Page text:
In fact, adding CO2 to the atmosphere has no such consequences. As I have shown in my article, Do IR-Absorbing Gases Warm or Cool the Earth's Surface?, published in the book Slaying the Sky Dragon - Death of the Greenhouse Gas Theory, adding CO2 and methane to the atmosphere actually cools the surface of the Earth during the daylight hours and that cooling exceeds any possible warming during sunlight-deficient times of the day. CO2 and similar greenhouse gases moderate the Earth's temperature variations between day and night, which is generally not a hardship creating effect. This moderation of the daily temperature range is observed and is among the many failures of the CO2 warming computer models.
Despite this reality, The Economist lead commentary hysterically claims that:
Even if the currently moderate pace of emissions reduction steps up, the likelihood is that the Earth will be at least 3C warmer at the end of this century than it was at the start of the industrial revolution; less warming is possible, but so is more, and quicker. Heatwaves that now set records will become commonplace. Ecosystems will find themselves subject to climates far removed from those they evolved in, endangering many species. Rain will fall harder in the places where it falls today, increasing flooding; but in places already prone to drought things will by and large get drier, sometimes to the point of desertification. Ice will vanish from Arctic summers and some mountaintops, permafrost will become impermanent, sea levels will keep rising.Now logically the first sentence in The Economist statement is true. It is actually a statement with no content, except its clear intent to frighten. Yes, the temperature may possibly go up by a few degrees, or maybe it will not. What is more, the start of the Industrial Revolution was also essentially the end of the Little Ice Age, a time which was certainly cooler than other warmer periods such as the Medieval Warm Period, the Roman Warm Period, and the Minoan-Mycenaean Warm Period. In any period of about 150 years, heatwaves will set records, even in an Ice Age. Species that have evolved over hundreds of thousands of years and even tens of millions years are not so fragile as to actually disappear due to a temperature increase much smaller than that since the last Ice Age. Not surprisingly, ice coverage is down and sea levels are up since the end of the Little Ice Age. Arctic ice melts during the warmest part of the summer day, which is when increased atmospheric CO2 absorbs more incoming solar radiation in the atmosphere well above the sea surface and therefore cools the arctic ice surface. This Economist diatribe is all sound and fury.
The article itself talks about a 40% increase in atmospheric CO2 concentrations and a 0.7C temperature increase in the last century. It does not note that CO2 atmospheric concentrations generally do increase whenever the oceans warm since they evolve large amounts of CO2 then. It notes that the International Energy Agency (IEA) says our use of fossil fuels will cause a temperature increase of 3.5C by 2100. It notes that the IEA says the reduction in carbon per unit of GDP was 1.4% in the last decade, but if the temperature is not to rise more than 2C, it will have to decline at a rate of 2.8% this decade and from 2020 to 2035 it will have to decline by 5.5%. It is finally dawning on many who think that greenhouse gas emissions are a big problem that their theory requires declines so severe that they are very unlikely to happen. The article then completes a picture of direful consequences, before another interesting admission pops up:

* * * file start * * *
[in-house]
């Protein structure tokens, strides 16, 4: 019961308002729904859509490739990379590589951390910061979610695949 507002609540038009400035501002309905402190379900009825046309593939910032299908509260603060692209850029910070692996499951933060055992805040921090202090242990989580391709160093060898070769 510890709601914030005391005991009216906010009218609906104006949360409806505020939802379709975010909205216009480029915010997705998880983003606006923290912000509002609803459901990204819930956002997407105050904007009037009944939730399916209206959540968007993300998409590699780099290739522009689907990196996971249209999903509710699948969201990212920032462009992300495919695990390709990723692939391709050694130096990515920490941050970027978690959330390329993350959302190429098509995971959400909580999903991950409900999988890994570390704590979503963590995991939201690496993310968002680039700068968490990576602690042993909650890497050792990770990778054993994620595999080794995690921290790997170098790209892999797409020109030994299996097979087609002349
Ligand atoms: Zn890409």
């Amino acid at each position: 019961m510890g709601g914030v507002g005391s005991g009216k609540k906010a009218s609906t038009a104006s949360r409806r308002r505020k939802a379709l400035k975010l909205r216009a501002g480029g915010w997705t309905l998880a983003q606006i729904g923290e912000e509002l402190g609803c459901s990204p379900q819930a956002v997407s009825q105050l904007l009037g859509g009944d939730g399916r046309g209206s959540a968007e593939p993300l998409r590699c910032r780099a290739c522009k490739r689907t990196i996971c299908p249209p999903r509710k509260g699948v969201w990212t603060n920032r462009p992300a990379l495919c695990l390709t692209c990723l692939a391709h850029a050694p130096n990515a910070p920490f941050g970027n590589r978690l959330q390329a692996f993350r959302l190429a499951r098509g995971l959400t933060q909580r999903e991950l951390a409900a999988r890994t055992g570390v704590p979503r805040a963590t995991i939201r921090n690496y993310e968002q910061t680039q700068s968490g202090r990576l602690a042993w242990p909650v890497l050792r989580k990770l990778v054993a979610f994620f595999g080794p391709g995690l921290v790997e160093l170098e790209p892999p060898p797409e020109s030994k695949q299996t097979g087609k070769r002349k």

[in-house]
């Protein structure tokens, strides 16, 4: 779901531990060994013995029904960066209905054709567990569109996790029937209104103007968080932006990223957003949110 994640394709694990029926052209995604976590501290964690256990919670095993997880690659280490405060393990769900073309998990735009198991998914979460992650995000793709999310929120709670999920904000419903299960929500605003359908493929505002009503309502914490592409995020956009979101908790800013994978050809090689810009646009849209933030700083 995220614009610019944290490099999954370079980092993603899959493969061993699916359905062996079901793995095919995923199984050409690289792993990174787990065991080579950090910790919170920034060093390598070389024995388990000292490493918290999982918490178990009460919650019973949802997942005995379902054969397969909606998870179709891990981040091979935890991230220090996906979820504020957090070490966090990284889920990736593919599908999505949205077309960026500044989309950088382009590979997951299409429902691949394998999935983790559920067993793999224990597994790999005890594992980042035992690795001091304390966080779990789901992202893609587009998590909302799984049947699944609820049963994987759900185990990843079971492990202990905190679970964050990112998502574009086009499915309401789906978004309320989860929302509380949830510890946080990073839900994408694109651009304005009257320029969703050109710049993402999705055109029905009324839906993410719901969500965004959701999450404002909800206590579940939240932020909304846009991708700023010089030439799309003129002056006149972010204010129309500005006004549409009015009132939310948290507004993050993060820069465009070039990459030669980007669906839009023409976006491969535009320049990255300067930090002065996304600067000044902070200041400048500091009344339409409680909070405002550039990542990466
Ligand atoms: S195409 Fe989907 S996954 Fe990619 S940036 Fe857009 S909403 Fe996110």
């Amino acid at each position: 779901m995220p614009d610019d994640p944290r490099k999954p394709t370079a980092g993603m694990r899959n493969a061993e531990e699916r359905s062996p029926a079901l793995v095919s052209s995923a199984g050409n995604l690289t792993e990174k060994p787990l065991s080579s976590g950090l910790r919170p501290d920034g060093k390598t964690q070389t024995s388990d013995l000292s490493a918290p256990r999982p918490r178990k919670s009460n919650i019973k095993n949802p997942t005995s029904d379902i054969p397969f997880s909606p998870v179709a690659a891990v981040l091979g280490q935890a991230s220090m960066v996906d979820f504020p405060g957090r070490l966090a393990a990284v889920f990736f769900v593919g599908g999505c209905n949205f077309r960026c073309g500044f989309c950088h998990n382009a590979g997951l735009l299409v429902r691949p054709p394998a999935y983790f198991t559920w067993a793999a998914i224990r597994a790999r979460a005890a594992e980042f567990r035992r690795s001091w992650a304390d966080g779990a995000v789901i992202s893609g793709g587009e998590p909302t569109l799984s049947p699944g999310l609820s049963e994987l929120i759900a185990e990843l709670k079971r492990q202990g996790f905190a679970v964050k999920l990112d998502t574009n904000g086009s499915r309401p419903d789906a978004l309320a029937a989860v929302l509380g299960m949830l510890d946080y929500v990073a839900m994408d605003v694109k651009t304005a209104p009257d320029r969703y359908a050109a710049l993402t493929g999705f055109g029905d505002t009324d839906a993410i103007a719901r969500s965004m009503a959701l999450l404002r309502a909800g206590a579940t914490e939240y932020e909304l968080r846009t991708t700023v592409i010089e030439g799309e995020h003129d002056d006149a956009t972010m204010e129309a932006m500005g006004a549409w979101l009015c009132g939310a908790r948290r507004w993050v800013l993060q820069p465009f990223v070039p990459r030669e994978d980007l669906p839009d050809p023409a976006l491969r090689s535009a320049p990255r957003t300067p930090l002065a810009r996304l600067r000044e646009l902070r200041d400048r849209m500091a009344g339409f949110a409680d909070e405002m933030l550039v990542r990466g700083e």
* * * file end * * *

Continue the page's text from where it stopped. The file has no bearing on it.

It is tempting to imagine that adaptation decisions might wait for models that can provide greater certainty about what might happen where. This is a forlorn hope. Faster computers and new modelling techniques might well provide more details and finer distinctions. But they will not necessarily be more accurate, or capable of being shown to be so: if different models become more precise and as a result their disagreements grow rather than shrink, which are you going to trust? Decisions about adaptation will be made in conditions of pervasive uncertainty. So the trick will be to find ways of adapting to many possible future climates, not to tailor expectations to one future in particular.This actually admits that the over 20 climate models they have referred to earlier do not have a very useful predictive capability. In fact, it has been observed, consistent with CO2 causing daylight cooling and night warming, that the daily temperature range is contracting and these computer models based on CO2 causing net warming do not yield that as a result! They have the basic physics wrong and they have no predictive capability, In fact, CO2 concentrations have continued to rise in the last 12 years, but the temperature has not continued to rise. Yes, the highly tampered with ground surface temperature record shows the temperatures staying about constant, but the ocean temperature record, which covers much more of the Earth, is less tampered with, and is not affected by the urban heat island effect is now showing some cooling.
The article then discusses how man can adapt to the climate changes they are predicting. It turns out that the adaptations they suggest do not seem so tough. They certainly seem a lot easier than cutting way back on fossil fuel use. In fact, they advocate the desirability of becoming richer, not poorer, so we will have more adaptability options. What is more, there is little need to act before any climate problems actually begin to appear. Interesting. That is exactly what man has always done. He has adapted to the many natural climate changes he has been faced with over hundreds of thousands of years and during the last 2,500 years which are pretty much in the historical record.